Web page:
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July 16, 2018 in Legal Education, Tax | Permalink | Comments (0)

Lesson From The Tax Court: An 'Origin of the Claim' Test For §104(a)(2) Exclusions

Tax Court (2017)Here at Texas Tech we require all law students to take the basic course in federal income tax. That is not because we are especially cruel, but rather because tax law touches so many other areas of practice that the faculty believes every student should have an introduction to tax. I must shape my course knowing that at least two thirds of the students do not want to become tax lawyers. One tack I take is to highlight tax issues that regularly come up in other practice areas such as family law and litigation.

A case from the Tax Court last week teaches a useful lesson about the intersection of tax with litigation practice.  Jacques L. French and Sherry L. French v. Commissioner, T.C. Summary Op. 2018-36 (July 12, 2018) involves taxpayers seeking to exclude a settlement payment under §104(a)(2), the section that allows taxpayers to exclude from gross income the amount of damages received because of personal physical injury or physical illness.

We usually think about the “origin of the claim” test in the §162 context, where courts use it to decide when taxpayers may deduct expenses associated with litigation. In fact, just this last week I saw another Tax Court opinion that involves this application of the origin of the claim test. I may blog that next week, unless something else catches my eye.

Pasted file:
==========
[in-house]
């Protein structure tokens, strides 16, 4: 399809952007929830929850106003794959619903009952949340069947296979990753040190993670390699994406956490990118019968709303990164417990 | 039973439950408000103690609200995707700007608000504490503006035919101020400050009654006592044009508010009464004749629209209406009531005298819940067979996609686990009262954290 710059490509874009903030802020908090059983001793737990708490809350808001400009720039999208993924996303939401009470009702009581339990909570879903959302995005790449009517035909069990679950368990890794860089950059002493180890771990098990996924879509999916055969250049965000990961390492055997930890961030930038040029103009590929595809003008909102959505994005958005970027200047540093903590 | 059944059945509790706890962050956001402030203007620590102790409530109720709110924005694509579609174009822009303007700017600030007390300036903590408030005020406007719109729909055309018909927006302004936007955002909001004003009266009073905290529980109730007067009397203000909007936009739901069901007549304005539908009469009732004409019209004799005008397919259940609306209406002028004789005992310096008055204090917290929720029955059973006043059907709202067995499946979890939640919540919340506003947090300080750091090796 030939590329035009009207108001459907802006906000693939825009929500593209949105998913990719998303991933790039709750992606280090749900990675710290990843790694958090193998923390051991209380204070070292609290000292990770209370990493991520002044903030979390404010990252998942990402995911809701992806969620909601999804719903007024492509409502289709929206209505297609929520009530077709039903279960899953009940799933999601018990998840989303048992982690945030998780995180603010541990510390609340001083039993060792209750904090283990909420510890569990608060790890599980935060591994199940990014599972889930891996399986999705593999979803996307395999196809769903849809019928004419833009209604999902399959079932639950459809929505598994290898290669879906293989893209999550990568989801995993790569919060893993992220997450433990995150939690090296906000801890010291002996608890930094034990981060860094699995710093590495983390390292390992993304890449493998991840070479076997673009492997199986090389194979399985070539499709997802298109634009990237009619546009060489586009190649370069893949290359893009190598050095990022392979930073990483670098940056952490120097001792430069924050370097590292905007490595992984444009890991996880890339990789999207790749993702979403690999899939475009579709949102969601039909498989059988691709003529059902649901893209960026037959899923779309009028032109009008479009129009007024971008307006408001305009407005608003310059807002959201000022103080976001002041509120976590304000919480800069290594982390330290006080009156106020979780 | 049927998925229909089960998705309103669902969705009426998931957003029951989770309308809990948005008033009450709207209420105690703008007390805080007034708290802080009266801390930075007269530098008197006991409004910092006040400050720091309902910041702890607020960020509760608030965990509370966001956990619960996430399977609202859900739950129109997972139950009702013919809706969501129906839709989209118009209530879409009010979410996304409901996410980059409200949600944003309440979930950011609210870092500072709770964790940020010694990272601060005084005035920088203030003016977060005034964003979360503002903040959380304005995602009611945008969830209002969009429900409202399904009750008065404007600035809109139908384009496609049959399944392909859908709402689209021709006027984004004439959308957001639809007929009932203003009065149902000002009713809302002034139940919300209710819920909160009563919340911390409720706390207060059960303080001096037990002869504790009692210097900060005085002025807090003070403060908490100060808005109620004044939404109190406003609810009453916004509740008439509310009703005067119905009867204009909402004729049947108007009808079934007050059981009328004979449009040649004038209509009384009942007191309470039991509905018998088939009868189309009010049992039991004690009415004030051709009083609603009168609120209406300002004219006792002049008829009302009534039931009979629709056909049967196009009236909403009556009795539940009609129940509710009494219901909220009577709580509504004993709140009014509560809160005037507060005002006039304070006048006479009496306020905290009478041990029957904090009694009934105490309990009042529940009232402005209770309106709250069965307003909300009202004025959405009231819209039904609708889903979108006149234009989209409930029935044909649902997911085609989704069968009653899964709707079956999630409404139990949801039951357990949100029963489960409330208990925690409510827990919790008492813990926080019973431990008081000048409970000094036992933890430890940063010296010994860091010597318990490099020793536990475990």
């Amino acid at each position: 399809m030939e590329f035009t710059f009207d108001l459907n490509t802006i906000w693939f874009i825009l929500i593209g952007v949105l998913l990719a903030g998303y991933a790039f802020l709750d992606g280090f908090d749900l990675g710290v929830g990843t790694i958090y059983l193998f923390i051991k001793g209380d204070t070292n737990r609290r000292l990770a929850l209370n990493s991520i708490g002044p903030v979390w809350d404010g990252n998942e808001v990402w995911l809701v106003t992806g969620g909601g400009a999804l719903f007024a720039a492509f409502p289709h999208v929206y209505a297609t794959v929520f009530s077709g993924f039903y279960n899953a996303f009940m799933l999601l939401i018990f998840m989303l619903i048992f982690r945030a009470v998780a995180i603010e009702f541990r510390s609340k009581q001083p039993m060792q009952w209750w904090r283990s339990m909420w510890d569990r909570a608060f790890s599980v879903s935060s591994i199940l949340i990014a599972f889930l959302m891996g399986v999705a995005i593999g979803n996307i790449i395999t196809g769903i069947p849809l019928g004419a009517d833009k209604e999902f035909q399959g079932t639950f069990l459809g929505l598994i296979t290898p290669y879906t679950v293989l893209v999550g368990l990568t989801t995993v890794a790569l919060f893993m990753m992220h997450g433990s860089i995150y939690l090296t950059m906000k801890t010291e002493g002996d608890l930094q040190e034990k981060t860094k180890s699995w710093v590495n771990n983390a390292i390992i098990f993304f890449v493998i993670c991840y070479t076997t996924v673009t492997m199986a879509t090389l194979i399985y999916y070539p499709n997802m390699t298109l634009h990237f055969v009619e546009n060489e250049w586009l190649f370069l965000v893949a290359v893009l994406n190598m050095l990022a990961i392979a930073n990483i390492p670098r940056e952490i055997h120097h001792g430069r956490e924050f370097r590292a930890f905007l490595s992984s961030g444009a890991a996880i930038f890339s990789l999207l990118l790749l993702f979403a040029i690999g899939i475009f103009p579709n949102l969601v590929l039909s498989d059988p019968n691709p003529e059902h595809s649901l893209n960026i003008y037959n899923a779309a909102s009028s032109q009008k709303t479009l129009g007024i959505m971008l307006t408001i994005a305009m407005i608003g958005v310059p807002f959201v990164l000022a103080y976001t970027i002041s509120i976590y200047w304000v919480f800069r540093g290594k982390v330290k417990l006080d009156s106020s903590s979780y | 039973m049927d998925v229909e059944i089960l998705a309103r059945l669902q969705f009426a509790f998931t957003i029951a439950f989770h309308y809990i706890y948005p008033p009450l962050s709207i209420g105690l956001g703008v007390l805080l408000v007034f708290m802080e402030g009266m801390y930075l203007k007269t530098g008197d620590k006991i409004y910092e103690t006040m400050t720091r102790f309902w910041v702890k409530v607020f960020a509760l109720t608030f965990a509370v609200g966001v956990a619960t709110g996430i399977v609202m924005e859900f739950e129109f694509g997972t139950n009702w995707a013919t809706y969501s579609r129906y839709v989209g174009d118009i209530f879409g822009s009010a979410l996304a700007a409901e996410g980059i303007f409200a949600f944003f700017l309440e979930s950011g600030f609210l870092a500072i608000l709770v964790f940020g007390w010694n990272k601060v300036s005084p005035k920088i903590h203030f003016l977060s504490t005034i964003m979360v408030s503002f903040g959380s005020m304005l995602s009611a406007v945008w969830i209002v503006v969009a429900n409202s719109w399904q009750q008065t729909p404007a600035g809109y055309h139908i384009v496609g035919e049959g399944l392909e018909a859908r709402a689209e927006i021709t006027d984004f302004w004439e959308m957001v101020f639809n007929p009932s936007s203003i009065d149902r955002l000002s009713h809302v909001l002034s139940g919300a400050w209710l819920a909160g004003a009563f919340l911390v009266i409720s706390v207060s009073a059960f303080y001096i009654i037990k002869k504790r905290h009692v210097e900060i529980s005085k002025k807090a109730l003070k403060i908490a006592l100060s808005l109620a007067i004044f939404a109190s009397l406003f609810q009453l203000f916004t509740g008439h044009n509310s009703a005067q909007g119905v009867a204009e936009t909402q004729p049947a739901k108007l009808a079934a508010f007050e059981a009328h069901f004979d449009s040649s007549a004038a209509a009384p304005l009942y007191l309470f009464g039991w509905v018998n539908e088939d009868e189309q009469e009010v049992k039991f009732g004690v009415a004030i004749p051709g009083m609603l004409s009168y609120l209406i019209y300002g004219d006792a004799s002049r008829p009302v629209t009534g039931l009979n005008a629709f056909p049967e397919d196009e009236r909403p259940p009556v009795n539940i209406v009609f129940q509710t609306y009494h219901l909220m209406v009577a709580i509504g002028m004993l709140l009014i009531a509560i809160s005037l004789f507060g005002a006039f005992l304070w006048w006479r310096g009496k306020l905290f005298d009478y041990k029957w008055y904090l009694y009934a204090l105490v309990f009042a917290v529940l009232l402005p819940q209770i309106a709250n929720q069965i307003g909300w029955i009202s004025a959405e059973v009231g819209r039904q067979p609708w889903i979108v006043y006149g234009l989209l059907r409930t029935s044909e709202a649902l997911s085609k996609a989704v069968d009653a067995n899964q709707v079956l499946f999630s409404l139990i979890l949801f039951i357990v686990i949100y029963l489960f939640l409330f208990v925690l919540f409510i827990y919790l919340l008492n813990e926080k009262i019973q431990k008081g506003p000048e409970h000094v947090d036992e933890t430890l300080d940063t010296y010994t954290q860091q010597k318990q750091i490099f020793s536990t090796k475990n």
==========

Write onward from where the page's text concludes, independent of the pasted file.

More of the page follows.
This week, however, I think it is useful to see how the Tax Court takes a very similar approach to deciding when a taxpayer can exclude a damage award under §104(a)(2). In both situations, it is the nature of the claim asserted in litigation that governs the potential exclusion or the potential deduction.  Looking at §104(a)(2) also allows me to give a shout out to the Tax Court's newest Special Trial Judge, Diana L. Leyden.  Her carefully constructed opinion shows us exactly how the Tax Court applies this “origin of the claim test” in the §104(a)(2) context. It makes for a nice lesson from the Tax Court.

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July 16, 2018 in Bryan Camp, New Cases, Tax | Permalink | Comments (0)

From Switzerland With Love: Surrey’s Papers And The Original  Intent(s) Of Subpart-F

Nir Fishbien (S.J.D. 2018, Michigan), From Switzerland with Love: Surrey’s Papers and the Original  Intent(s) of Subpart-F, 38 Va. Tax Rev. ___ (2018):